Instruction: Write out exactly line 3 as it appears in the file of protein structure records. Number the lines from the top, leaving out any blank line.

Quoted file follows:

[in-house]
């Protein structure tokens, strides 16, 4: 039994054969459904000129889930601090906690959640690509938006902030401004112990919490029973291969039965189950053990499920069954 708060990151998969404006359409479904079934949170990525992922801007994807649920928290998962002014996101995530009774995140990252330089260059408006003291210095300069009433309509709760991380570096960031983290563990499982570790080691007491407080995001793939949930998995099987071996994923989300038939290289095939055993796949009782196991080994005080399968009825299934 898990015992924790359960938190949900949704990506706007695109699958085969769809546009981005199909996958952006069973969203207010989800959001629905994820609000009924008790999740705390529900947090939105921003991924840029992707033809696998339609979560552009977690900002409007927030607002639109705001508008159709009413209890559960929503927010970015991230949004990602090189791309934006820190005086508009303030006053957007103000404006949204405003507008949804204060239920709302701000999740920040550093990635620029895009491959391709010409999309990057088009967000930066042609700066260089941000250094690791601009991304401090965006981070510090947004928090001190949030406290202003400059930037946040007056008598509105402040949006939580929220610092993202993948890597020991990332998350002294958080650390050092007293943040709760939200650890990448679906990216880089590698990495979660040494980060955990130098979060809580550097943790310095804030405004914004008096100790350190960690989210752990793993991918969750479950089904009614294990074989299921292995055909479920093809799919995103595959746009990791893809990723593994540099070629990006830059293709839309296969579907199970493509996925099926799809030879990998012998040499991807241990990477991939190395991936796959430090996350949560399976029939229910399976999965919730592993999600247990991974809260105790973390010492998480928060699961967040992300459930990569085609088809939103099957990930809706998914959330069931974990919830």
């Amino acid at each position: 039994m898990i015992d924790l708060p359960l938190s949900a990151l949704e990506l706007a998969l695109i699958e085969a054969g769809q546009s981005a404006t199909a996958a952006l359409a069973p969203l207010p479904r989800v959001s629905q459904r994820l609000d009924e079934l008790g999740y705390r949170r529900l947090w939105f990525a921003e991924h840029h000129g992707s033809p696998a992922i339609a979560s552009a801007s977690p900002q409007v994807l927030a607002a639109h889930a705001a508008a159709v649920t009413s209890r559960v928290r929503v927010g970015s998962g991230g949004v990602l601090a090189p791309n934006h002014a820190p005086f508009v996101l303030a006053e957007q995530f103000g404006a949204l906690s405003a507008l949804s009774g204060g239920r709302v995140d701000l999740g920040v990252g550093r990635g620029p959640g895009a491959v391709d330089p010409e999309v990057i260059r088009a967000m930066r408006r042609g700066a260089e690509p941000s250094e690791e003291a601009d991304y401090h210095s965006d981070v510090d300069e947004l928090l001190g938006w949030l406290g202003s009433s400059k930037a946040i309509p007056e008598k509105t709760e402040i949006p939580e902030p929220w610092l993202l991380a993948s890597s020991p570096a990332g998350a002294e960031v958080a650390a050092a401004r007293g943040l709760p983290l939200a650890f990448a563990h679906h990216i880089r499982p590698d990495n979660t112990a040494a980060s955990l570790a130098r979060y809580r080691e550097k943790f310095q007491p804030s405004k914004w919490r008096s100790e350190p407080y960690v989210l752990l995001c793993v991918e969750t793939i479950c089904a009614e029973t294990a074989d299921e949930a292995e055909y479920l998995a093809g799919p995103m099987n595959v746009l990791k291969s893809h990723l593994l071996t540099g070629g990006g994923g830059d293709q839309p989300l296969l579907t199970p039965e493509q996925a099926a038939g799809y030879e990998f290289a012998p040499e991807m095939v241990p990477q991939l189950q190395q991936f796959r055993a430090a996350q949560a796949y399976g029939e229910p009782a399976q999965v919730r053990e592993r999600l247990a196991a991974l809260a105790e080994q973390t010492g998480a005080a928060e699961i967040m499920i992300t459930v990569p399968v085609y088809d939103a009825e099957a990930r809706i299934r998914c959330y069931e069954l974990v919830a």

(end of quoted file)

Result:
């Amino acid at each position: 039994m898990i015992d924790l708060p359960l938190s949900a990151l949704e990506l706007a998969l695109i699958e085969a054969g769809q546009s981005a404006t199909a996958a952006l359409a069973p969203l207010p479904r989800v959001s629905q459904r994820l609000d009924e079934l008790g999740y705390r949170r529900l947090w939105f990525a921003e991924h840029h000129g992707s033809p696998a992922i339609a979560s552009a801007s977690p900002q409007v994807l927030a607002a639109h889930a705001a508008a159709v649920t009413s209890r559960v928290r929503v927010g970015s998962g991230g949004v990602l601090a090189p791309n934006h002014a820190p005086f508009v996101l303030a006053e957007q995530f103000g404006a949204l906690s405003a507008l949804s009774g204060g239920r709302v995140d701000l999740g920040v990252g550093r990635g620029p959640g895009a491959v391709d330089p010409e999309v990057i260059r088009a967000m930066r408006r042609g700066a260089e690509p941000s250094e690791e003291a601009d991304y401090h210095s965006d981070v510090d300069e947004l928090l001190g938006w949030l406290g202003s009433s400059k930037a946040i309509p007056e008598k509105t709760e402040i949006p939580e902030p929220w610092l993202l991380a993948s890597s020991p570096a990332g998350a002294e960031v958080a650390a050092a401004r007293g943040l709760p983290l939200a650890f990448a563990h679906h990216i880089r499982p590698d990495n979660t112990a040494a980060s955990l570790a130098r979060y809580r080691e550097k943790f310095q007491p804030s405004k914004w919490r008096s100790e350190p407080y960690v989210l752990l995001c793993v991918e969750t793939i479950c089904a009614e029973t294990a074989d299921e949930a292995e055909y479920l998995a093809g799919p995103m099987n595959v746009l990791k291969s893809h990723l593994l071996t540099g070629g990006g994923g830059d293709q839309p989300l296969l579907t199970p039965e493509q996925a099926a038939g799809y030879e990998f290289a012998p040499e991807m095939v241990p990477q991939l189950q190395q991936f796959r055993a430090a996350q949560a796949y399976g029939e229910p009782a399976q999965v919730r053990e592993r999600l247990a196991a991974l809260a105790e080994q973390t010492g998480a005080a928060e699961i967040m499920i992300t459930v990569p399968v085609y088809d939103a009825e099957a990930r809706i299934r998914c959330y069931e069954l974990v919830a």